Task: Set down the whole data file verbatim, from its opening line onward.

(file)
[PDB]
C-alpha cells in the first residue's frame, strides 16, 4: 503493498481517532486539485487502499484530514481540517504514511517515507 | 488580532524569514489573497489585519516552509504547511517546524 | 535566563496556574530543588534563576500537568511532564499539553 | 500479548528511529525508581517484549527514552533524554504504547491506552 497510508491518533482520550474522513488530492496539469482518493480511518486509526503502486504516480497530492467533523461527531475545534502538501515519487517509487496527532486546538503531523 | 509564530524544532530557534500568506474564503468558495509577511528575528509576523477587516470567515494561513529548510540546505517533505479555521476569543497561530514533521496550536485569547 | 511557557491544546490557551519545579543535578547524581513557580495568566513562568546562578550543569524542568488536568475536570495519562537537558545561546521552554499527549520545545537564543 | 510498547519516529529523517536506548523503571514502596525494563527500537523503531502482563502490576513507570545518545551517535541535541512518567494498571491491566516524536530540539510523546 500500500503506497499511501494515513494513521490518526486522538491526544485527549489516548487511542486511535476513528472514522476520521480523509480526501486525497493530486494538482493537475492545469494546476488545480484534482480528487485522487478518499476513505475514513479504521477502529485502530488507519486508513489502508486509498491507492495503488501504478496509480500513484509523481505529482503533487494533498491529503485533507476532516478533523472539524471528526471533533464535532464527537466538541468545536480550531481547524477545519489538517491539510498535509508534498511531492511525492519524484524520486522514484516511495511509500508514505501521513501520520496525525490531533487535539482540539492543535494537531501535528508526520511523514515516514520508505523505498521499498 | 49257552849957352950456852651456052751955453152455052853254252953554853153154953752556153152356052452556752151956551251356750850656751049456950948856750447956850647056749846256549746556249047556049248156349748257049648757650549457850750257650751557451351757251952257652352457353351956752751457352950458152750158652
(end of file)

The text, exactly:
[PDB]
C-alpha cells in the first residue's frame, strides 16, 4: 503493498481517532486539485487502499484530514481540517504514511517515507 | 488580532524569514489573497489585519516552509504547511517546524 | 535566563496556574530543588534563576500537568511532564499539553 | 500479548528511529525508581517484549527514552533524554504504547491506552 497510508491518533482520550474522513488530492496539469482518493480511518486509526503502486504516480497530492467533523461527531475545534502538501515519487517509487496527532486546538503531523 | 509564530524544532530557534500568506474564503468558495509577511528575528509576523477587516470567515494561513529548510540546505517533505479555521476569543497561530514533521496550536485569547 | 511557557491544546490557551519545579543535578547524581513557580495568566513562568546562578550543569524542568488536568475536570495519562537537558545561546521552554499527549520545545537564543 | 510498547519516529529523517536506548523503571514502596525494563527500537523503531502482563502490576513507570545518545551517535541535541512518567494498571491491566516524536530540539510523546 500500500503506497499511501494515513494513521490518526486522538491526544485527549489516548487511542486511535476513528472514522476520521480523509480526501486525497493530486494538482493537475492545469494546476488545480484534482480528487485522487478518499476513505475514513479504521477502529485502530488507519486508513489502508486509498491507492495503488501504478496509480500513484509523481505529482503533487494533498491529503485533507476532516478533523472539524471528526471533533464535532464527537466538541468545536480550531481547524477545519489538517491539510498535509508534498511531492511525492519524484524520486522514484516511495511509500508514505501521513501520520496525525490531533487535539482540539492543535494537531501535528508526520511523514515516514520508505523505498521499498 | 49257552849957352950456852651456052751955453152455052853254252953554853153154953752556153152356052452556752151956551251356750850656751049456950948856750447956850647056749846256549746556249047556049248156349748257049648757650549457850750257650751557451351757251952257652352457353351956752751457352950458152750158652